If you have any thoughts regarding the silence surrounding certain topics on Booktube, give me a shout! I would be very interested in hearing another explanation for this lack of discussion around race.

My 5 Biggest Writing Distractions & How I (Should) Deal With Them

We all know I’m writing this for myself rather than anyone else. However, if the shoe fits…

Here are my current five top writing distractions and some solutions I/we should use to combat them.

  1. PHONE

I’ve put this at the top of the list because my phone is THE number one time killer. Recently I’ve been using my phone to scroll (and rescroll) through Twitter, or to check my emails repeatedly. I commute a lot but instead of using that commute profitably, I’ve been on my phone. No more, I say, no more! From now on, my train journeys shall also involve writing. Phew. I said it. Now I’ve got to live up to it. Waaaaa.


This is a genuine reason. But authenticity doesn’t make it okay. Yes I am busy, but you know what? If writing is something I care about, I’ve GOT to make time for it, otherwise what’s the point? Writing is something that makes me truly happy, so how dare I not make it a priority in my life? When you start thinking about the things you’re good at, it’ll be a whole lot harder to justify not doing it, because every day you spend not doing what you love, is another day wasted. I only have approximately one or two free hours in a day, and I’m usually so tired that I spend that hour chilling, but guess what – maybe I should, um, do things I care about?!


Now here comes the real obsession. I just love Youtube, okay?! I’m not as bad as I used to be, but I could easily waste an hour or two on there watching vlogs and comedy videos and discussion videos and blah blah blah. As a youtuber, occasionally I’ll watch videos for research but this is very rare. Mostly I watch them because I enjoy them. So really, I’ve got to cut down on that youtube time. But hooooow?!!! I really, really love it.  I guess it ultimately comes down to prioritising certain videos. Yes, ten new videos may have popped up in my subscription box, but realistically, I could just watch three, not six.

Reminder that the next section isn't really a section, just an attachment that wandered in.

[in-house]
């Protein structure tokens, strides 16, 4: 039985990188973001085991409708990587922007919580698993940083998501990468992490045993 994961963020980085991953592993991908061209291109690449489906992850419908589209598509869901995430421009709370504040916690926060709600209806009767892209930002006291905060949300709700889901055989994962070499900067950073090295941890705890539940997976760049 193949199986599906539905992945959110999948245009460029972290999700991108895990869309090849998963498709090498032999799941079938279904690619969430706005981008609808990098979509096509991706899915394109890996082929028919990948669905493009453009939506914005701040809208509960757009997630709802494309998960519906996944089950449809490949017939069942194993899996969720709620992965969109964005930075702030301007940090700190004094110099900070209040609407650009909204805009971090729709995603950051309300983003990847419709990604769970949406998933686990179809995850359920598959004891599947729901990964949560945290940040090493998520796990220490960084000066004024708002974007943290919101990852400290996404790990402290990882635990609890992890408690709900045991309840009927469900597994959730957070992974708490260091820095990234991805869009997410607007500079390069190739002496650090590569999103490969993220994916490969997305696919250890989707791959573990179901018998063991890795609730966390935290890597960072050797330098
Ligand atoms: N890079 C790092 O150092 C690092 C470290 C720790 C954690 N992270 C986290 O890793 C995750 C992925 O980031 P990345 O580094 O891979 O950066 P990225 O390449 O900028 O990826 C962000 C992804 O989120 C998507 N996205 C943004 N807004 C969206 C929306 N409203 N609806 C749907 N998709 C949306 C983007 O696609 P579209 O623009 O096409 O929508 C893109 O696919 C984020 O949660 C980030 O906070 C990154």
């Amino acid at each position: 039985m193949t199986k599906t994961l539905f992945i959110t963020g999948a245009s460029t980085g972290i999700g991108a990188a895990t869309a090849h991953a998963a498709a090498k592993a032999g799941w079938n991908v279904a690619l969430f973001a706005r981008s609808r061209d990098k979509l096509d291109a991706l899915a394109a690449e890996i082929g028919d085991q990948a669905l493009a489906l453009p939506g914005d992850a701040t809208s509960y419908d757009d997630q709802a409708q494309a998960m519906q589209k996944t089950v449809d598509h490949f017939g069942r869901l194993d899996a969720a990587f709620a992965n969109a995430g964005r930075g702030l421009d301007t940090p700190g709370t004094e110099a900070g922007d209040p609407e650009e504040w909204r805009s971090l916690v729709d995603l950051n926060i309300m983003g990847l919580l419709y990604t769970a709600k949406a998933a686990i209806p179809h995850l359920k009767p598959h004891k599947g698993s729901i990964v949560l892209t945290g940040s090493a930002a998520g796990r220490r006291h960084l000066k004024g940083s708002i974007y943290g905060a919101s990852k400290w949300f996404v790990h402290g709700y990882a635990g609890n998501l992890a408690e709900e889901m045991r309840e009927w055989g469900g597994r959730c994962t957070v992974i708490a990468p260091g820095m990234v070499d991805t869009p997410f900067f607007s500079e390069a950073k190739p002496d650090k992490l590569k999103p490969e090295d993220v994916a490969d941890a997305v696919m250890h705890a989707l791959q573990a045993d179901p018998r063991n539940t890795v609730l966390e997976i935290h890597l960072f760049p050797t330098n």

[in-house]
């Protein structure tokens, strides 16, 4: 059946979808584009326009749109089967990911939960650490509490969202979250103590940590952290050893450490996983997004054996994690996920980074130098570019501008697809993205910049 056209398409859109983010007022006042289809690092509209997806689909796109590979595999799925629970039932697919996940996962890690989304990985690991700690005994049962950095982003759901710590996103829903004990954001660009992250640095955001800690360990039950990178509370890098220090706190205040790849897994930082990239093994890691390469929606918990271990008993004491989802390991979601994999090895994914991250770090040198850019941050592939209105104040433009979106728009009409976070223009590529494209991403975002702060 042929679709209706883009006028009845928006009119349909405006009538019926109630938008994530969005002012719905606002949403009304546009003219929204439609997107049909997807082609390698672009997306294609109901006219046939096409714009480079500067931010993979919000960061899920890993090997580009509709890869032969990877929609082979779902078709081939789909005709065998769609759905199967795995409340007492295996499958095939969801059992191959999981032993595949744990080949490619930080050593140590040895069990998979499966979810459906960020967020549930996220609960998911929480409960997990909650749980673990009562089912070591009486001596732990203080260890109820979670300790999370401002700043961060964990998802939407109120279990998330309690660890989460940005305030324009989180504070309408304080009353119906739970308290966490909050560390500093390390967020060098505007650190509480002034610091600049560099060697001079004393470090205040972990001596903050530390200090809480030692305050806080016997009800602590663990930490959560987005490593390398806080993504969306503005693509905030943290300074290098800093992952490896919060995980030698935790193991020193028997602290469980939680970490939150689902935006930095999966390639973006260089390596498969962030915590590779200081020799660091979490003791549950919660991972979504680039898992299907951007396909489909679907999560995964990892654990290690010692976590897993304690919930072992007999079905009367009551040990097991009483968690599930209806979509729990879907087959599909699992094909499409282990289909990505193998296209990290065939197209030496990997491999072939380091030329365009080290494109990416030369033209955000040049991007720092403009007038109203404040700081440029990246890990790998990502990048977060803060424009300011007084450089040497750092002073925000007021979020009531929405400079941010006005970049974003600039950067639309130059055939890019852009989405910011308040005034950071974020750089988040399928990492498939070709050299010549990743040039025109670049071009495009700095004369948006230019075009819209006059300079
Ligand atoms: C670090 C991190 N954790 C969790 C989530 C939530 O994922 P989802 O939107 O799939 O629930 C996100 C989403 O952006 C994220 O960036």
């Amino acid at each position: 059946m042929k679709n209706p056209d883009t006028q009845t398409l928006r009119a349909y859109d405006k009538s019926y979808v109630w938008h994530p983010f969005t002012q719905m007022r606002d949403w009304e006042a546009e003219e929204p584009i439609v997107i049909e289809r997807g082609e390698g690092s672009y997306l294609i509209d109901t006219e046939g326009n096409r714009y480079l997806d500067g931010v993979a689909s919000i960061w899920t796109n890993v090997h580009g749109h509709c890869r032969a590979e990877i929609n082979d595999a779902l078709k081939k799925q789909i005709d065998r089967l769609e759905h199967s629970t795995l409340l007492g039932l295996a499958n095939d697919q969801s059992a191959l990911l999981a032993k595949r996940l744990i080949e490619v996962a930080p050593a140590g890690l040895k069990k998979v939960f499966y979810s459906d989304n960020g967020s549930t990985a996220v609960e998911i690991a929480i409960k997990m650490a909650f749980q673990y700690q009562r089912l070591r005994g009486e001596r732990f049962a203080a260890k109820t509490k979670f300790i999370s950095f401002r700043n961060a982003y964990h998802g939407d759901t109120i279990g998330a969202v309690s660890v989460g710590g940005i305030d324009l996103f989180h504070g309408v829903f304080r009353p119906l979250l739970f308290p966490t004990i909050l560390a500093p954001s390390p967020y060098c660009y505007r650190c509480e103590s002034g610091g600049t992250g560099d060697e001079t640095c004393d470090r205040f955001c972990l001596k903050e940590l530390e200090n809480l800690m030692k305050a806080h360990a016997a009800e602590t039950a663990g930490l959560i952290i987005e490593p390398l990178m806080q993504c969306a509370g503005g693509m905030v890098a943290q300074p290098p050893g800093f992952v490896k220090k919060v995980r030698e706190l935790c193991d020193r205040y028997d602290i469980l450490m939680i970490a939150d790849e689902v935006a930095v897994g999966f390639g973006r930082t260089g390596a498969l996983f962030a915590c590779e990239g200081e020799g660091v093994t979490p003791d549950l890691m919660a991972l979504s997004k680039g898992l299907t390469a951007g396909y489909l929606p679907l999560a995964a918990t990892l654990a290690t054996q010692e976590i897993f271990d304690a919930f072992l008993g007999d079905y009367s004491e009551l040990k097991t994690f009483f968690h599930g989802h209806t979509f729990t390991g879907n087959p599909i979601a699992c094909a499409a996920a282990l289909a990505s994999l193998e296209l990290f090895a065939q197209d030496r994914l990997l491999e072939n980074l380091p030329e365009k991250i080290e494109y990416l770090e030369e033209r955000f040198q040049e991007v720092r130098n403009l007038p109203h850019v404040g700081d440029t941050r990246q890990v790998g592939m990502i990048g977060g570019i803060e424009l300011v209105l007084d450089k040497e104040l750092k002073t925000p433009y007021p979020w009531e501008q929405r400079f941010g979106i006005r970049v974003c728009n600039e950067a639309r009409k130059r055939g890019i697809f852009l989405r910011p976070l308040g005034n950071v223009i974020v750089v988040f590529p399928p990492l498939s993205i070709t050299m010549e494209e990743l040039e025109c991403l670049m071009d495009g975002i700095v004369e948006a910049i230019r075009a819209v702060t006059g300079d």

Aye, there’s the rub. Let’s not lie; I’m no longer being forced to write short stories as part of my degree. Back in the days of Royal Holloway, if I had a short story to hand in on Friday and I had no inspiration, sure, I might procrastinate a little, but at the end of the day, I would MAKE SURE I had that short story finished (and to good quality!) because I had to. I’m very good at being responsible to others, but now, I WILL BE RESPONSIBLE TO MYSELF.


Recently, I keep cringing at the thought of using electronic means to write. I *know* that the creative juices will get flowing once I start writing on paper. So um…this one is easily fixable. Find the mode that works for you (right now I’m craving paper) and…uh…just do it.

(Why does EVERY blog post I write justify the Shia LeBeouf meme, seriously?!)

So, as I said, this is just an article berating myself. Join me and find some time-wasting devices you’re clinging onto and let’s carve some extra time from our schedules together!